Quarrying around Mayon means money for Albay capitol, and for corruption, too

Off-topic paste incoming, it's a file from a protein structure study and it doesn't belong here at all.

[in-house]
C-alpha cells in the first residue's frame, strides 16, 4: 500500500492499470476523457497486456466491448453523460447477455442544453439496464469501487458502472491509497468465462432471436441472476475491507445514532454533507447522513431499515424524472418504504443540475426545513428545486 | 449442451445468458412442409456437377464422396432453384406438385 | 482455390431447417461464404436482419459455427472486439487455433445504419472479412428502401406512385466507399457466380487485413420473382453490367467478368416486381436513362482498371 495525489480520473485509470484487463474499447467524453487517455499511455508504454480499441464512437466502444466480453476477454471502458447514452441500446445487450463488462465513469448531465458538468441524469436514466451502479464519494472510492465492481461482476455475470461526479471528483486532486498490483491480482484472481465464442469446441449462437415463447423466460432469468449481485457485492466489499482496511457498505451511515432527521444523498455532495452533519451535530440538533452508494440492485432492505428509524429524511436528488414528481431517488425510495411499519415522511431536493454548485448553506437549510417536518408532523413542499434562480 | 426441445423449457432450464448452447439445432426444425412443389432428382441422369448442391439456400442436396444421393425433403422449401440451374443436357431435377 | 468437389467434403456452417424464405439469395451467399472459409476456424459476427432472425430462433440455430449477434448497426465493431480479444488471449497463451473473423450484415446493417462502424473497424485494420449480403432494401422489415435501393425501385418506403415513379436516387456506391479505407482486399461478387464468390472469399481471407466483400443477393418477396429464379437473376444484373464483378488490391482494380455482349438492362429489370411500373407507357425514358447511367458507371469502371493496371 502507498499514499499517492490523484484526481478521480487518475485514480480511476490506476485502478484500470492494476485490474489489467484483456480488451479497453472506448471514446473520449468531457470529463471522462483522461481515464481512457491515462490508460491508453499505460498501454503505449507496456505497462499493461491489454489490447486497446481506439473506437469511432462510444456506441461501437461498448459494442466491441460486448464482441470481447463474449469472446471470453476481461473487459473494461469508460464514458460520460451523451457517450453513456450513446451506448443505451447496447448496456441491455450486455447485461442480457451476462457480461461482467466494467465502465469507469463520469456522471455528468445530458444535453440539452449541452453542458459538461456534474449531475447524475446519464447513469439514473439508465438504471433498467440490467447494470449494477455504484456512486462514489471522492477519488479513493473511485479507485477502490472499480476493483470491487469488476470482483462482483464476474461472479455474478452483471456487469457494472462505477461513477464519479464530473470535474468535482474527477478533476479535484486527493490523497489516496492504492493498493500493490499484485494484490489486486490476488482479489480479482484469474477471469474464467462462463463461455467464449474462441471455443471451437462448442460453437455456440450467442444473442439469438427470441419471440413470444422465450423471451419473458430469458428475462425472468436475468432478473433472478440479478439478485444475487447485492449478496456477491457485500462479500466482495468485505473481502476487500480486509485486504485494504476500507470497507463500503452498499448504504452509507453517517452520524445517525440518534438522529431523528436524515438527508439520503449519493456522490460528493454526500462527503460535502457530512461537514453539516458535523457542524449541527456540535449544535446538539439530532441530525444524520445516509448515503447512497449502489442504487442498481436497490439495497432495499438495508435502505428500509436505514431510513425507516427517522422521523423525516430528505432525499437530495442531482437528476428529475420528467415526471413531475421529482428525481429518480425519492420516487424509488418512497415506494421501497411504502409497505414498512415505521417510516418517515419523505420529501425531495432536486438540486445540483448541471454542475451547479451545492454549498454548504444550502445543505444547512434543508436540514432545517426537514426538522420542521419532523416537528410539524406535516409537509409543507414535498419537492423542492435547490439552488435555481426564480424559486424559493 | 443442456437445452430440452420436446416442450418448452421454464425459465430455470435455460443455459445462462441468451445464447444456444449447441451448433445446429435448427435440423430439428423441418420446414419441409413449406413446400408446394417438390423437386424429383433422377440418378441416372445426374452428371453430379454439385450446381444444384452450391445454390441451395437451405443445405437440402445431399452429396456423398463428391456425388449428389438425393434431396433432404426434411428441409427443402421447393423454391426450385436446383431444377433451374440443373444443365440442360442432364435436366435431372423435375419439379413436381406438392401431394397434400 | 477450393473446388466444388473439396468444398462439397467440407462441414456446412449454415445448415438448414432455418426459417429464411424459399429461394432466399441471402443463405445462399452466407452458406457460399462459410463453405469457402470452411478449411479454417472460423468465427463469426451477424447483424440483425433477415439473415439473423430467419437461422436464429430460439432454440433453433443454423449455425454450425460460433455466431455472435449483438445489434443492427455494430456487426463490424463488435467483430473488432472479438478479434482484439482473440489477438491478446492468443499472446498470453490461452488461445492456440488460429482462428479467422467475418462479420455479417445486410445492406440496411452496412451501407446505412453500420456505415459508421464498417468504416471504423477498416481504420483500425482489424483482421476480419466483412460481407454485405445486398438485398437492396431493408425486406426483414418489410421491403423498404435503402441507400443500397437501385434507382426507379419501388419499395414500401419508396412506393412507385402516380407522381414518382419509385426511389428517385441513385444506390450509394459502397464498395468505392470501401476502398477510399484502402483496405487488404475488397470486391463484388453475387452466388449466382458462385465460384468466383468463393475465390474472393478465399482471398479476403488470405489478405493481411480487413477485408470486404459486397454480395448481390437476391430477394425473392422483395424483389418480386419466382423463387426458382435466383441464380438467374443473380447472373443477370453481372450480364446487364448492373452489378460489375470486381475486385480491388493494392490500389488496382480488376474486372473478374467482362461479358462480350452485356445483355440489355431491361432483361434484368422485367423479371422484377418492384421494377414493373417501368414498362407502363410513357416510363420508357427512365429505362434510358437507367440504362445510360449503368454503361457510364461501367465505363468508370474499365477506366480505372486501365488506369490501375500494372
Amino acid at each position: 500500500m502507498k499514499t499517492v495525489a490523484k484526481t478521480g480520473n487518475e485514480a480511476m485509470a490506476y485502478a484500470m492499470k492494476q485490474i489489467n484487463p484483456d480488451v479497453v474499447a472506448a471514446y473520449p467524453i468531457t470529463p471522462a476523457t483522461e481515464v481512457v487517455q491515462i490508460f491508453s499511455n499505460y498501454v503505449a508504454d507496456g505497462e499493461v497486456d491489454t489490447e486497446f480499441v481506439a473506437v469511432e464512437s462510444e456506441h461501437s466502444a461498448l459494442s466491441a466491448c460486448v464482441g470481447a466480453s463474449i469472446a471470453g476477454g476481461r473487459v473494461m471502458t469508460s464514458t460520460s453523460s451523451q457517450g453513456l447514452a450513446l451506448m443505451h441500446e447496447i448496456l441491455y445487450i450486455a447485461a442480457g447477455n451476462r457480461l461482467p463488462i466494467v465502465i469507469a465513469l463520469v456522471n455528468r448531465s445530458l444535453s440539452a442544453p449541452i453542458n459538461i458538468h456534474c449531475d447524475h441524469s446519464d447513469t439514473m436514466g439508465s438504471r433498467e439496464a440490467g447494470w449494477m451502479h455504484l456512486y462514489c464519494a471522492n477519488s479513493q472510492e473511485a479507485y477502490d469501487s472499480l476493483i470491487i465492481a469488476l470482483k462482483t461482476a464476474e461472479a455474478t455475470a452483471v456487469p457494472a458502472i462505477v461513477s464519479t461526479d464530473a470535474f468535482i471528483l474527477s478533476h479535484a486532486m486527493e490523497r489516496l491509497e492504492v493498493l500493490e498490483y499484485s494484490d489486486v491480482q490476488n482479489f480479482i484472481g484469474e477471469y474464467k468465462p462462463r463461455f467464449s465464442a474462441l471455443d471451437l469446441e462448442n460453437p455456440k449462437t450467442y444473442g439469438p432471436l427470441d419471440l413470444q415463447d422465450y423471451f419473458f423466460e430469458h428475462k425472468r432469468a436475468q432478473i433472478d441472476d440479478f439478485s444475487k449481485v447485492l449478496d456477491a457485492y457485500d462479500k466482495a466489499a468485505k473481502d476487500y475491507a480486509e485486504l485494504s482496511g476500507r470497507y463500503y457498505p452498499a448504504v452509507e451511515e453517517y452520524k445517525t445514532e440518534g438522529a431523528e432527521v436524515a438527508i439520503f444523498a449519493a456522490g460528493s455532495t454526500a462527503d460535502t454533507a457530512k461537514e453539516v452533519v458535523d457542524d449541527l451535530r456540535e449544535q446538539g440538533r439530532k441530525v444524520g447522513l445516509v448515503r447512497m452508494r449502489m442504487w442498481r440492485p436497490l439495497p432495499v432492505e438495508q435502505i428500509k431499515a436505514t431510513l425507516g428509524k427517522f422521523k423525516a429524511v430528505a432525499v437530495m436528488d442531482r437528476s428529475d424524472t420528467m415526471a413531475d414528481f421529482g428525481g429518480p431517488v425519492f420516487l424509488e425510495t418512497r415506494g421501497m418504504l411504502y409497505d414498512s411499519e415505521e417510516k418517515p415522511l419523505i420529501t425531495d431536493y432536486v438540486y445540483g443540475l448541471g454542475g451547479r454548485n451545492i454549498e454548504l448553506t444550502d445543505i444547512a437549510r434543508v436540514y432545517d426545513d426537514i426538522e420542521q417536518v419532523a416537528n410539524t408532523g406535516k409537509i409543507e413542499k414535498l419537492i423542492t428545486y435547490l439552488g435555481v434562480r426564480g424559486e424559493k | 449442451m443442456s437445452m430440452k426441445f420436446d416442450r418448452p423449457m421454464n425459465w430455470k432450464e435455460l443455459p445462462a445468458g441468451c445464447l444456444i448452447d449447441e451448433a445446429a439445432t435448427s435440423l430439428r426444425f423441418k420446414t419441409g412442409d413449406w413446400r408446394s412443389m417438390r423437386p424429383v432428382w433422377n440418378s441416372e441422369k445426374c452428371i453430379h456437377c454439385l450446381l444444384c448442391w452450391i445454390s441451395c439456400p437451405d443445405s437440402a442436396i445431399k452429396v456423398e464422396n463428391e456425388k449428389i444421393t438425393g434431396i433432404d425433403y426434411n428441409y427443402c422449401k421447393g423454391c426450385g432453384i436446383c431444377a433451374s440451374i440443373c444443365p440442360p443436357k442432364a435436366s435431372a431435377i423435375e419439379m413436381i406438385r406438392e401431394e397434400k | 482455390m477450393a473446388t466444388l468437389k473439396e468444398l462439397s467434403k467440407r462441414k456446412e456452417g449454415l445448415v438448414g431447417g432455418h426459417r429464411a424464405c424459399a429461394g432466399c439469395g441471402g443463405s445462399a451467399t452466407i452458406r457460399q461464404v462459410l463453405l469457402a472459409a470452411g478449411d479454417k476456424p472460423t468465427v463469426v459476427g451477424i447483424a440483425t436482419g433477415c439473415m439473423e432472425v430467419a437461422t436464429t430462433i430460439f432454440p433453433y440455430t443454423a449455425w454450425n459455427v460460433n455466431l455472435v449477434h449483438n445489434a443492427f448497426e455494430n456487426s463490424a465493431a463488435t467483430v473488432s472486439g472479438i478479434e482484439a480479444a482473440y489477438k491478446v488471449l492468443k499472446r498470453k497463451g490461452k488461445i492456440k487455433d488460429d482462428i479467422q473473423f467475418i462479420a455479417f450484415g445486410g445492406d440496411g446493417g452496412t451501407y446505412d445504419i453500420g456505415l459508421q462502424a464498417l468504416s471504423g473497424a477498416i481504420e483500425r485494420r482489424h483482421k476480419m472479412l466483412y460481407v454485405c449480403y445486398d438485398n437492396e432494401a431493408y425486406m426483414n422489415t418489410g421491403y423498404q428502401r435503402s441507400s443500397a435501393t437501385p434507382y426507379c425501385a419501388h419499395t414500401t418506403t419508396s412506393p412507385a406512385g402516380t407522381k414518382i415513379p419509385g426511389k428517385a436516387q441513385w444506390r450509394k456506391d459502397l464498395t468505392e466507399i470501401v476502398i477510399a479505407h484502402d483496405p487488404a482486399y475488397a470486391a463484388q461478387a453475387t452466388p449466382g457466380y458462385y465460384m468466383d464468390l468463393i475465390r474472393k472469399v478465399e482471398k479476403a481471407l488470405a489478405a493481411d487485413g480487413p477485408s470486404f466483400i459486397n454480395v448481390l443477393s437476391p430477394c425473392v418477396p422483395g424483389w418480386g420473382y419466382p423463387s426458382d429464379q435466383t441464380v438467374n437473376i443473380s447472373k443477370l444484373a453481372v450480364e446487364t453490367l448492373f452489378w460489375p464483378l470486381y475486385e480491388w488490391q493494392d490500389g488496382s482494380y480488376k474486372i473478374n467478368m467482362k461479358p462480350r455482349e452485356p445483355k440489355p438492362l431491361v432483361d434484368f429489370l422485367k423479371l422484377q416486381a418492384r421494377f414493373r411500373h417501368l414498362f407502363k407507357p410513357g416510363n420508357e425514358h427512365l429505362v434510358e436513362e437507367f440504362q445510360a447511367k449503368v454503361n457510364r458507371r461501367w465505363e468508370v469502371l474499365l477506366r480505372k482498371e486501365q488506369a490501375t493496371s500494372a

By Manly M. Ugalde LEGAZPI CITY --- With more than 100 companies engaged in quarrying around Mayon Volcano here, and more are poised to join the fray, the provincial government of Albay stands to gain more revenues, thanks to the amended expanded provincial ordinance on quarrying. From the annual average income of only P10M a year under the old provincial ordinance, the province is now targeting to earn P300M for 2018 with the new ordinance amended in 2016. Danny Garcia, spokesman of Albay Gov. Al Francis Bichara said that as of August 2018, the province has already recorded an income of P200M from Mayon quarrying. Last September 11, however, Albayanos were rocked by reports that corruption had attended the lucrative quarrying operation as unraveled during the provincial board session conducted by the Committee on Housing and Land Use chaired by Provincial Board Member Howard Imperial. With a recorded 151 firms already engaged in Mayon quarrying, particularly as the expansive portions at the foot of Mayon volcano with its black sand, creeks and rivers, poor Albayanos that used to enjoy free gathering of gravel, sand and boulders along rivers now complained against the effect of the amended quarry ordinance that force them to buy sand from concessionaires and traders at P500 per cubic meter. The amended Mayon quarry ordinance was sponsored by Provincial Board Member Rolly Rosal that increases the rate of aggregates per cubic meter. Rosal, brother of Legazpi City Mayor Noel Rosal was then chairman of the Committee on Environment in 2016 when he sponsored the amended quarry ordinance. He was succeeded by fellow Provincial Board Member Job Belen. Provincial Board Member Allan Ranola said that true to the statement of the governor, from the usual average annual income of only P10M under the administration of former Governor Joey Salceda, Albay has already posted an income of P77M early this year from its more than 50 quarry concessionaires. By August, Albay quarry tax collection has jumped to P200M, according to Ranola. Salceda reportedly did not take advantage of the amended quarry tax rates as he preferred that ordinary Albayanos should partake of free collection of aggregates that are abundant around Mayon Volcano. Described as a first class-type of aggregate, sand from around Mt. Mayon has attracted various inter-island vessels to dock at the ports in the province to haul the aggregates for such volume that the ships could carry. A source said many concessionaires have already expanded quarrying of gravel and sand at the higher portion of Mayon within the 7-kilometer Permanent Danger Zone even when the more hazardous 6-kilometer danger zone has been declared by the Philippine Volcanic and Seismology as no man’s land. Graft scandal The lucrative enterprise, however, did not sit well with some members of the provincial board due to reports of corruption and other scandal arising from irregular collection of quarrying fees. It will be recalled that last January 2018, Rosal delivered a privilege speech at the Sangguniang Panlalawigan session hall pointing to high quarrying collection rates not covered by appropriate Sanggunian resolution. During the SP Sept. 11 probe sponsored by Imperial’s SP committee, a certain Noli Ferrer claimed irregularities in receiving kickbacks from quarry operators, implicating some personalities at the capitol, including himself and an official of the capitol’s Environment and Natural Resources Office. He said a former barangay chairman in Daraga town and said to be a political officer of the governor he named as Kapitan Bilang is calling the shots in the quarry operation. The former barangay chair who holds office at the capitol earned the Kapitan Bilang tag because he was often seen counting wads of money in his office, according to testimony by Ferrer. Other testimonies include the misdeclaration of hauled aggregates to justify lower collection of fees, while the remaining balance goes to the pockets of capitol personnel tasked with monitoring quarry operations and collection of fees. No testimonies during the probe, however, have directly nor indirectly implicated Gov. Bichara who was reported to have ordered investigation of capitol personnel involved in the quarry scandal. Imperial clarified that based on the testimony of witnesses, some P70M from quarry goes to kickbacks, adding that from January to August, this year, some 4 million cubic meters of aggregates have already been extracted and delivered by concessionaires within the province and outside the region to as far as Metro Manila and Mindanao. Witnesses said that of the minimum 1,600 cubic of aggregates applied for delivery by a concessionaire, the corresponding receipt issued by the Provincial Treasurer’s was made good only for 500 cubic meters. In addition, a separate pre-paid P7 per cubic meter was allegedly imposed for local delivery. For delivery aggregates outside the province, the pre-paid charge imposed was pegged at P25 per cubic meter, according to witnesses’ testimony. According to Ferrer, the prepaid P7 and P25 charges per cubicmeter is separate from the goodwill money one has to pay for applicants for quarry permit. He said such irregularities that he first posted in his Facebook account deserve a congressional investigation.